Every time his children suggested chopping down the tree, Haji Bakri withdrew into himself. He kept silent. They were unaware of just how strongly Haji Bakri felt about the tree. To him, the tree was his soul. The tree was his life. He was very sure that if the tree died, he would die; or if he died, the tree would die. It was strange how the human mind thought sometimes.
His children did not know that the tree was as old as him and had witnessed his life’s journey. “If the old tree is to be brought down, it means that this old person here ought to die too. I am old and useless too.” These words often plated in Haji Bakri’s mind. He felt offended every time his children mentioned cutting down the tree.
Last evening, when his youngest child Salimah had brought up the matter again as the family sat on the verandah, Haji Bakri had snapped.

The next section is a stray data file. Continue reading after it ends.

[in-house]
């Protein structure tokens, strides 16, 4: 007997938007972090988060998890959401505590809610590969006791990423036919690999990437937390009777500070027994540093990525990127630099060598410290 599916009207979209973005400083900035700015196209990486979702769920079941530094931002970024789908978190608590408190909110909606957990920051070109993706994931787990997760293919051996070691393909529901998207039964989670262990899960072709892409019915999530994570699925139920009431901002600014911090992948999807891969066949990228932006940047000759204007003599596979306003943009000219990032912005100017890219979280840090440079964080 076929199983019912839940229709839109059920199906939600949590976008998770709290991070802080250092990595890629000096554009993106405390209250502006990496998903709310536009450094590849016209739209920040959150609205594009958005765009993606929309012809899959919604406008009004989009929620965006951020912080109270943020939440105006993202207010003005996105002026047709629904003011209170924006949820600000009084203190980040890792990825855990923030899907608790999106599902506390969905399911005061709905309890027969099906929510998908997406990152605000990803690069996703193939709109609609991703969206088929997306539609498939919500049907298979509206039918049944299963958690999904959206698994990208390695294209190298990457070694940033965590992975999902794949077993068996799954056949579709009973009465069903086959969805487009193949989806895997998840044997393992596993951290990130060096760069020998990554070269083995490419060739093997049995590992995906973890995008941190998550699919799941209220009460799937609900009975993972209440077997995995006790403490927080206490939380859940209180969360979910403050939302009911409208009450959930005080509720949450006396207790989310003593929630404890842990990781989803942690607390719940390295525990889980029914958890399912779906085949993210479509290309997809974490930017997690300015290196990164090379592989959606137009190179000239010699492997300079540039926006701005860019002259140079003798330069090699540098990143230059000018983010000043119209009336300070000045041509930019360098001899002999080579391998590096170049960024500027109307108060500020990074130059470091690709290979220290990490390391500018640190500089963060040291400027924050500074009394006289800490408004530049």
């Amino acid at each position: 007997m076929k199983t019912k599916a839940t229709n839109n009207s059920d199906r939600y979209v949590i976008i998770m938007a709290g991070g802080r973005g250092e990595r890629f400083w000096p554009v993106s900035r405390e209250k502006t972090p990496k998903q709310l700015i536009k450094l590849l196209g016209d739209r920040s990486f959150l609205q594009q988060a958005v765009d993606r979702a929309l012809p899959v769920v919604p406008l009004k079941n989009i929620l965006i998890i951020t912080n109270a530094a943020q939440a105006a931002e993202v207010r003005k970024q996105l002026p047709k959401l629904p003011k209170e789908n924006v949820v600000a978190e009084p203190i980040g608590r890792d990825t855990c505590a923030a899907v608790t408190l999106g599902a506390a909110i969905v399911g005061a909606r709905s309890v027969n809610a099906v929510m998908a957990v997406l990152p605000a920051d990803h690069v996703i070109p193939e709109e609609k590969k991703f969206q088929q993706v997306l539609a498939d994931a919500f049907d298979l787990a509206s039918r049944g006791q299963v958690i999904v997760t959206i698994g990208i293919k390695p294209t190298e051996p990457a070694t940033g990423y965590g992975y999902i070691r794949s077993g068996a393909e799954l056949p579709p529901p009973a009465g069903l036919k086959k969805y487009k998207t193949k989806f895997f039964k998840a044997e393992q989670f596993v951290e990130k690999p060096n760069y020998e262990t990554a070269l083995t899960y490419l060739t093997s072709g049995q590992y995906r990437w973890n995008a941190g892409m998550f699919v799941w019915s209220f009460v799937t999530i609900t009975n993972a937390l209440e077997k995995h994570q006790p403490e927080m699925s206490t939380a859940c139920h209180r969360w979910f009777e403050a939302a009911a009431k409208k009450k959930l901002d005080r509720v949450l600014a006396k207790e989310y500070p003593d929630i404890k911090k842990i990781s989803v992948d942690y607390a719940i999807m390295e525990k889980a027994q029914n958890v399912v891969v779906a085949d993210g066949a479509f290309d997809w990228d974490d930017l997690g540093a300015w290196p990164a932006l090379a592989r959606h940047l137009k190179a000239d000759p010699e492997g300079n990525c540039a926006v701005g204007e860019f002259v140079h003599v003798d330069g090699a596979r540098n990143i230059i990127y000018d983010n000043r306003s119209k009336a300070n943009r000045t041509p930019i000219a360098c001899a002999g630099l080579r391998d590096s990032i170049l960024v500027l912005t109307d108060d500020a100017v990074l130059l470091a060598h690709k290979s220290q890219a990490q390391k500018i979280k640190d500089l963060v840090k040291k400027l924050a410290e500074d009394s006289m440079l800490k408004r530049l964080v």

“What sin has the tree committed that all of you want to cut it down? None of you can see what the tree has done for others. Look at those birds, the tree is the home they return to every evening. To passer-by, the tree provides shade from the hot sun. It may be old, but it is still useful. But all of you, what have you contributed to your race, religion and country? Haji Bakri had grabbed his walking stick and risen from the rattan chair.
“You do not understand how much the tree has sacrificed for me and all of you,” he continued. “And yet, it does not ask anything of you. It lives on its own, getting sustenance from Allah. Neither does the tree trouble you. You children should realize that the tree is me and I am the tree. If you cut it down, it means you are killing me.”
Excerpt from An Ageing Tree by A. Wahab Hj. Hamzah
Tenacity: Stories built to last, Pg 158-159
Translated from Malay, Sebatang Pohon Tua